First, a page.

FIG. 2 shows a cut-away view of that portion of the lead of FIG. 1 in which electrode coil 12 is coupled to elongated conductor 20. This connection is accomplished by means of a crimping sleeve 24 which is provided with a first cylindrical bore 26 for receiving the distal end of elongated conductor 20 and with a second bore 28 for receiving the proximal end of electrode coil 12. Elongated conductor 20 is frictionally engaged between crimping sleeve 24 and crimping core 30 by means of crimps 32 and 34. Similarly, the proximal end of coil conductor 12 is frictionally engaged between crimping sleeve 24 and crimping core 36 by means of crimps 38 and 40. Crimping sleeve 24 and crimping cores 30 and 36 are all preferably fabricated of biocompatible, conductive metals. Elongated conductor 20 is preferably fabricated of platinum or other low impedance implantable conductive metal, and preferably takes the form of a multifilar coil. Electrode coil 12 is preferably also fabricated of platinum or other conductive implantable metal and may be either a monofilar or multifilar space wound coil. Insulative sheath 22, electrode pad 10 and core 16 may all be fabricated of silicone rubber.
FIG. 3 shows a cross sectional view of the electrode of FIG. 1. In this view, the interrelation of electrode coil 12, pad 10, core 16 and adhesive 18 is clearly visible. All other labeled items in FIG. 3 correspond to identically labeled items in FIGS. 1 and 2.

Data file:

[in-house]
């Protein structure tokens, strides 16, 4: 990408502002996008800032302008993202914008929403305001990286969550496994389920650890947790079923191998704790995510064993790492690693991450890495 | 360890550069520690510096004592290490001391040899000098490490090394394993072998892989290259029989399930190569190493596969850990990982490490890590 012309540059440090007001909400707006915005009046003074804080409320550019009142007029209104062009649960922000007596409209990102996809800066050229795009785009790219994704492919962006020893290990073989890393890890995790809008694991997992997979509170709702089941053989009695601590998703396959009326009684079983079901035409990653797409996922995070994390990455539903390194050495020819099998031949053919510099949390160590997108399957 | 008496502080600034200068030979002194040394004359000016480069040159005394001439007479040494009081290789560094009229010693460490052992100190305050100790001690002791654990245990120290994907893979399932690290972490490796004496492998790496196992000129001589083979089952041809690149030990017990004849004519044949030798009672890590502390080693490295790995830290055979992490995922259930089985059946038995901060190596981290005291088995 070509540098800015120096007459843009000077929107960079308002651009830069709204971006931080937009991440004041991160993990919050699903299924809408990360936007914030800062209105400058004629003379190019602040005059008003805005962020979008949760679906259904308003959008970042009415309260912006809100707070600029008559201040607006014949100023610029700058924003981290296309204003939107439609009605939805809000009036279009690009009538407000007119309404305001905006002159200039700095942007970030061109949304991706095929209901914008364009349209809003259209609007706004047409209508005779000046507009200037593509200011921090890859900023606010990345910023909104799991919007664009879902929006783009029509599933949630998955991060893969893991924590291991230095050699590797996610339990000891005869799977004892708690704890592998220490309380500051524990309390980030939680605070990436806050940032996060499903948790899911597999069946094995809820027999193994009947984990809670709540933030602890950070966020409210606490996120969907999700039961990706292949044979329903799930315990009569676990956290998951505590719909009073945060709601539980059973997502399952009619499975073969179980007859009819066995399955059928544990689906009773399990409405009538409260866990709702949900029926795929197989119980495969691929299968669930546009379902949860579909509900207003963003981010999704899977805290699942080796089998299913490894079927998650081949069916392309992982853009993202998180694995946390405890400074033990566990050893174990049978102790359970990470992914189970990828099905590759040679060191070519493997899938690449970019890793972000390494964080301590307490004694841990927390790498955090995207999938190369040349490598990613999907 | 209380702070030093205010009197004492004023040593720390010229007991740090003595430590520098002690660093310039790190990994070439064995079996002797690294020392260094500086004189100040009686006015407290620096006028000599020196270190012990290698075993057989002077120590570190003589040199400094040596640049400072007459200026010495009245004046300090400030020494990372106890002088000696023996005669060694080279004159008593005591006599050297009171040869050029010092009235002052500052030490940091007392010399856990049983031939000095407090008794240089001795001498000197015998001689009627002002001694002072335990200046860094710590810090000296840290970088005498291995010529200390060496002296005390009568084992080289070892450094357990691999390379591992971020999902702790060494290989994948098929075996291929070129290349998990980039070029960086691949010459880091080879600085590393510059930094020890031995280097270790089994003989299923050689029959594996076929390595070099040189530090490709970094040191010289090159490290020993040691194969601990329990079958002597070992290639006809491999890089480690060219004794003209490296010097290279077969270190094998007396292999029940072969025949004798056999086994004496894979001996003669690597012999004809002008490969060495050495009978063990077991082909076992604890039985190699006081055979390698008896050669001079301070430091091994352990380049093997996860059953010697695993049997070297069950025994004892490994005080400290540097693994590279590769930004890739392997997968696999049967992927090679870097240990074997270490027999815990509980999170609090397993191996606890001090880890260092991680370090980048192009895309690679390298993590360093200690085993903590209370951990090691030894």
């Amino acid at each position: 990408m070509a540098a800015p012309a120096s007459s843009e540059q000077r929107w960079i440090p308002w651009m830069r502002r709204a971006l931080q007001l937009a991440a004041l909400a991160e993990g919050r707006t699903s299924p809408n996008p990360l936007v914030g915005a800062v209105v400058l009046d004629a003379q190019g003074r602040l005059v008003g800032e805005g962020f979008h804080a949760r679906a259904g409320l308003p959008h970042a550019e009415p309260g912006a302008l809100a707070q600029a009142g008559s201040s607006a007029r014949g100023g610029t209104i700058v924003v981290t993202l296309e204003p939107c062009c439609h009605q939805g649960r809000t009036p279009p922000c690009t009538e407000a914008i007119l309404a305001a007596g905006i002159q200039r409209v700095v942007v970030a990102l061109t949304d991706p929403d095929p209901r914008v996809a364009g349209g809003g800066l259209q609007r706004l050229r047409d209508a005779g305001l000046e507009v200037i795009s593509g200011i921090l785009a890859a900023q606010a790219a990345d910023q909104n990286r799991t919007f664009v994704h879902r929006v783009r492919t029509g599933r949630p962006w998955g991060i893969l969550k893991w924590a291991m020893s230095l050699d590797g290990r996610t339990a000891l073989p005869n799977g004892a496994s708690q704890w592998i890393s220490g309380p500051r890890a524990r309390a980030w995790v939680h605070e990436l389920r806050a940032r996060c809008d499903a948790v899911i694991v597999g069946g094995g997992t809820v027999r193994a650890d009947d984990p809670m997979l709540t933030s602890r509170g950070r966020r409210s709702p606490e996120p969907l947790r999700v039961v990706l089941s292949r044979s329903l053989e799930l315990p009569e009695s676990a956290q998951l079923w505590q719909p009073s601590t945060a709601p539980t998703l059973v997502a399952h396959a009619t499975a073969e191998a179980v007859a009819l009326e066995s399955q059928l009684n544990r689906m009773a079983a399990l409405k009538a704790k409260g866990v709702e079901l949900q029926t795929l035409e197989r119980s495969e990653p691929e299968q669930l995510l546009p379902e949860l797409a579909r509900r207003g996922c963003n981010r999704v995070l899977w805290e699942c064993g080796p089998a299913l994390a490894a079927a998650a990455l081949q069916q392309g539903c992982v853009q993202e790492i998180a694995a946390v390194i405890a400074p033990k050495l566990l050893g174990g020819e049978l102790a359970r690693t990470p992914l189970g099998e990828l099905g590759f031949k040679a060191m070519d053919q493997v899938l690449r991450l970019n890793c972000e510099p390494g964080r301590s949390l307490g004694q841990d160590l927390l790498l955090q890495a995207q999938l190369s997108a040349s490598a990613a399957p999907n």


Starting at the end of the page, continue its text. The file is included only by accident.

FIG. 4 discloses a second embodiment of a defibrillation electrode according to the present invention. This embodiment is similar to that of FIG. 1, but takes the form of an oval shaped electrode pad having a spirally arranged electrode coil. This electrode configuration is suited to applications which allow for larger electrode pad surface areas. Like the electrode of FIG. 1, the electrode of FIG. 4 employs a molded electrode pad 110 having a space wound electrode coil 112, mounted within a groove 114 molded into electrode pad 110. Electrode coil 112 is provided with a solid silicone core 116, which is coupled to electrode pad 110 by means of silicone adhesive 118 within groove 114. Electrode coil 112 may be coupled to a pulse generator by means of an elongated coiled conductor (not visible in this view), located within insulative sheath 122. Connection of the elongated coiled conductor to the electrode coil 112 is accomplished by a structure identical to that illustrated in FIG. 2, located within the distal end 124 of the insulative sleeve 122.